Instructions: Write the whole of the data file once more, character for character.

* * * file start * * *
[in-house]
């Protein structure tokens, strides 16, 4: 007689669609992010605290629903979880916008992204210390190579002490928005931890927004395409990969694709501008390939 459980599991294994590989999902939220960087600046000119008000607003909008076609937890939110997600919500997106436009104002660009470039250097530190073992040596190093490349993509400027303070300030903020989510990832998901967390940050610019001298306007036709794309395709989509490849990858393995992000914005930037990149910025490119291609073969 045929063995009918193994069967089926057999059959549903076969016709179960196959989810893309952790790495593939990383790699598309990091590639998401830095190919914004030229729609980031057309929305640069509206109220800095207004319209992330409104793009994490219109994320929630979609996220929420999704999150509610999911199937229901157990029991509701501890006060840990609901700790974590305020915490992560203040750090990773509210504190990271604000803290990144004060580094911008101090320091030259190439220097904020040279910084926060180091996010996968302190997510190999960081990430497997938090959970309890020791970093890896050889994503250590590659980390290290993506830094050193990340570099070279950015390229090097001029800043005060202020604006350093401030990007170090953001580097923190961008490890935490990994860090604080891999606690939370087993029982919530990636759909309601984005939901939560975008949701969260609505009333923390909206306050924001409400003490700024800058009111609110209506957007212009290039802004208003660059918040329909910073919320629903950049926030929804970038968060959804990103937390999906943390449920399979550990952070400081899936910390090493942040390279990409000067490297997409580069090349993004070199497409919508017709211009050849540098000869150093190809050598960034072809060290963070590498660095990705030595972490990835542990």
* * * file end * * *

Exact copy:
[in-house]
């Protein structure tokens, strides 16, 4: 007689669609992010605290629903979880916008992204210390190579002490928005931890927004395409990969694709501008390939 459980599991294994590989999902939220960087600046000119008000607003909008076609937890939110997600919500997106436009104002660009470039250097530190073992040596190093490349993509400027303070300030903020989510990832998901967390940050610019001298306007036709794309395709989509490849990858393995992000914005930037990149910025490119291609073969 045929063995009918193994069967089926057999059959549903076969016709179960196959989810893309952790790495593939990383790699598309990091590639998401830095190919914004030229729609980031057309929305640069509206109220800095207004319209992330409104793009994490219109994320929630979609996220929420999704999150509610999911199937229901157990029991509701501890006060840990609901700790974590305020915490992560203040750090990773509210504190990271604000803290990144004060580094911008101090320091030259190439220097904020040279910084926060180091996010996968302190997510190999960081990430497997938090959970309890020791970093890896050889994503250590590659980390290290993506830094050193990340570099070279950015390229090097001029800043005060202020604006350093401030990007170090953001580097923190961008490890935490990994860090604080891999606690939370087993029982919530990636759909309601984005939901939560975008949701969260609505009333923390909206306050924001409400003490700024800058009111609110209506957007212009290039802004208003660059918040329909910073919320629903950049926030929804970038968060959804990103937390999906943390449920399979550990952070400081899936910390090493942040390279990409000067490297997409580069090349993004070199497409919508017709211009050849540098000869150093190809050598960034072809060290963070590498660095990705030595972490990835542990």